The discipline of God is not punishment for a past event, it is preparation for a future event. Consider a sports competitor who is preparing for a competition. They will exercise to the point of causing pain and suffering to prepare for what they are expecting to do in the future. This is an act of discipline that is preparation for a future event. Our God disciplines us for the future experiences we are going to have in our life. We are going to be exposed to temptations and sufferings that are simply a part of the world we live in. We are going to experience failures and loss. We are going to have problems with other people and we are not going to find fulfillment in the world. Our God does not cause pain and suffering in our lives to prepare us for greater pains and sufferings. There are already more than enough opportunities for this in our lives. The natural consequences we experience for our own sins alone can provide us with an abundance of opportunities. Our Father in Heaven is consistently teaching us, guiding us and revealing to us the truth of what we encounter on a daily basis. When we respond to these circumstances in the light of these truths, we are effectively in the competition, using what we were prepared with in advance. It is in this way that God will cause all things to work together for good, as described in Rom 8:28. This is the discipline of God that prepares and equips us to live in this world in a way that aids us in growing more in our relationship with Him.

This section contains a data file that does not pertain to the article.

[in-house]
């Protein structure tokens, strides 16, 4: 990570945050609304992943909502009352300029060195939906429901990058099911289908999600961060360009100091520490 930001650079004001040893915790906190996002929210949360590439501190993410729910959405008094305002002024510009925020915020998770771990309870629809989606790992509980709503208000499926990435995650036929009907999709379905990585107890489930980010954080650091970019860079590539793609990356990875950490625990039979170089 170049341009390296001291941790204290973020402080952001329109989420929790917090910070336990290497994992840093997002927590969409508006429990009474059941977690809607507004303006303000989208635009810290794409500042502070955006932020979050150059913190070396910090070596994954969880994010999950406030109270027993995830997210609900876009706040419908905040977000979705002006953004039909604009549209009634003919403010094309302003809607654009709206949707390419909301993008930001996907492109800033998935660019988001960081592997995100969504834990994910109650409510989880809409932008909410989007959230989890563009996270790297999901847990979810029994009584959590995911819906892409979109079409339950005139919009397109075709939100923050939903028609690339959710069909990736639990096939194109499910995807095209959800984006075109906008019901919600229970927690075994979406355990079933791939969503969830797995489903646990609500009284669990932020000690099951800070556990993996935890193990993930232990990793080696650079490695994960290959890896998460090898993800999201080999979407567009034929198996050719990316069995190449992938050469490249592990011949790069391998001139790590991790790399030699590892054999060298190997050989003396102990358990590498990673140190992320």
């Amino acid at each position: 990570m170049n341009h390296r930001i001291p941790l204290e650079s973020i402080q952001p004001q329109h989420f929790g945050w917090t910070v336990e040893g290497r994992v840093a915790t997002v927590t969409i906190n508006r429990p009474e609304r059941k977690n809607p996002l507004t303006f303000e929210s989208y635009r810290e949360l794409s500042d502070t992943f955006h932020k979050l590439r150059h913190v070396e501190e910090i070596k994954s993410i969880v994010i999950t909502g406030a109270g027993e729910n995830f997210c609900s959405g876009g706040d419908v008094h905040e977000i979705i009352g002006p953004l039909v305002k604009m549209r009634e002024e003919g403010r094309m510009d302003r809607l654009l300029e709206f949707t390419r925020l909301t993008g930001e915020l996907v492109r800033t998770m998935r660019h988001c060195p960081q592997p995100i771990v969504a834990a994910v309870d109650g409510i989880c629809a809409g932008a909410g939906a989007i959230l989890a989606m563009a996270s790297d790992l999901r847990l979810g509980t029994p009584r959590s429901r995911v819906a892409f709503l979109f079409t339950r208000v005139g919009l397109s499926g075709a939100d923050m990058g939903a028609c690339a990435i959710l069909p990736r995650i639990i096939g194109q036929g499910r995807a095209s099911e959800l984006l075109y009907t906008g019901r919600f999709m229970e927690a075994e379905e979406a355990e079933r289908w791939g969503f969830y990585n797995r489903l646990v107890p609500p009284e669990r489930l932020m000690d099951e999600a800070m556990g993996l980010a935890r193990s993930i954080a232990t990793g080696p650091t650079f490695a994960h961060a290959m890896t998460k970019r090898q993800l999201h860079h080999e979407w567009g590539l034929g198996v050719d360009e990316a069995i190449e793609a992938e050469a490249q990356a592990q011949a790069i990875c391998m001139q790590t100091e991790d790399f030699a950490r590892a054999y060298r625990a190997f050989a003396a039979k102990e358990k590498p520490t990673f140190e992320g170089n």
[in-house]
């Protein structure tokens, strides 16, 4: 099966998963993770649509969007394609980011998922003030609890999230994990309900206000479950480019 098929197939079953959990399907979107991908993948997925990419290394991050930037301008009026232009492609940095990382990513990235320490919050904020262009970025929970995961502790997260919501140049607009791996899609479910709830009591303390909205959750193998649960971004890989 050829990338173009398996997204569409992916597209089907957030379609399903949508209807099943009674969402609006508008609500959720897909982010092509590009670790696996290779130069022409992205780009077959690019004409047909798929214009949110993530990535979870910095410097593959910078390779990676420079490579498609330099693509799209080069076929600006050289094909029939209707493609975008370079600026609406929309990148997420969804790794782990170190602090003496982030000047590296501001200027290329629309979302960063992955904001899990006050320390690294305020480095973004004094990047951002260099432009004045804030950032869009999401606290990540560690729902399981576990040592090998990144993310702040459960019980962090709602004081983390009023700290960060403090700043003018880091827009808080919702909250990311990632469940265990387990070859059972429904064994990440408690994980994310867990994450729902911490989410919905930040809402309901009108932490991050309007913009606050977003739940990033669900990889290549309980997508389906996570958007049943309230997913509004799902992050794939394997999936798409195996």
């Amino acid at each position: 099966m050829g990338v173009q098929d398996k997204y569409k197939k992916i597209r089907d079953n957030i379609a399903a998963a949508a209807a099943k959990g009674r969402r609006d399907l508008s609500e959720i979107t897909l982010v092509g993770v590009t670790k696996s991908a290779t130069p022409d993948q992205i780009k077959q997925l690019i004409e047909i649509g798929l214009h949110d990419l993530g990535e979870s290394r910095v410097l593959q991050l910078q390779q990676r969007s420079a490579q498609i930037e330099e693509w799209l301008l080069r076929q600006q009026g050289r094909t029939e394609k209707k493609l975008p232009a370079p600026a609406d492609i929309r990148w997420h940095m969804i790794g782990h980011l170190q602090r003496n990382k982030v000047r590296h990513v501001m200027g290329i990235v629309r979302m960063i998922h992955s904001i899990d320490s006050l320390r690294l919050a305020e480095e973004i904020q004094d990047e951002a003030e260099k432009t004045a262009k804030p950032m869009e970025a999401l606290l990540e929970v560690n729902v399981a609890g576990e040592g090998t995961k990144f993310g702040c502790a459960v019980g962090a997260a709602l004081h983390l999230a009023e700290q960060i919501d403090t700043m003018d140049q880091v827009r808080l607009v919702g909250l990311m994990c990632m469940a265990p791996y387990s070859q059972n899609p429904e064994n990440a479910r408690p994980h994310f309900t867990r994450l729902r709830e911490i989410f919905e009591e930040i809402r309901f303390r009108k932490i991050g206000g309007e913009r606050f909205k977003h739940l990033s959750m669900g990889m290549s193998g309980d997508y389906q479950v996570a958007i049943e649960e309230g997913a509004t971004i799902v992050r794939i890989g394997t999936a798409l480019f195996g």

It is important to understand that our sin is not necessary for our God to discipline, or disciple us. The objective is clearly that we grow more in our relationship with Him. We have a relationship with Him interacting with us, and us subsequently living our life in response to the interaction we have had with our God. Doctrinal biases are easy to impose on translations, and I believe the bias of God relating to us on the basis of our sin has been imposed on this verse. Instead, we are to enjoy the reality that our God is consistently relating to us to prepare us for what lies ahead. Never looking back to what has already happened, He continues looking into the future and guides us to be better prepared for it. It is in this way that He disciplines us and parents us.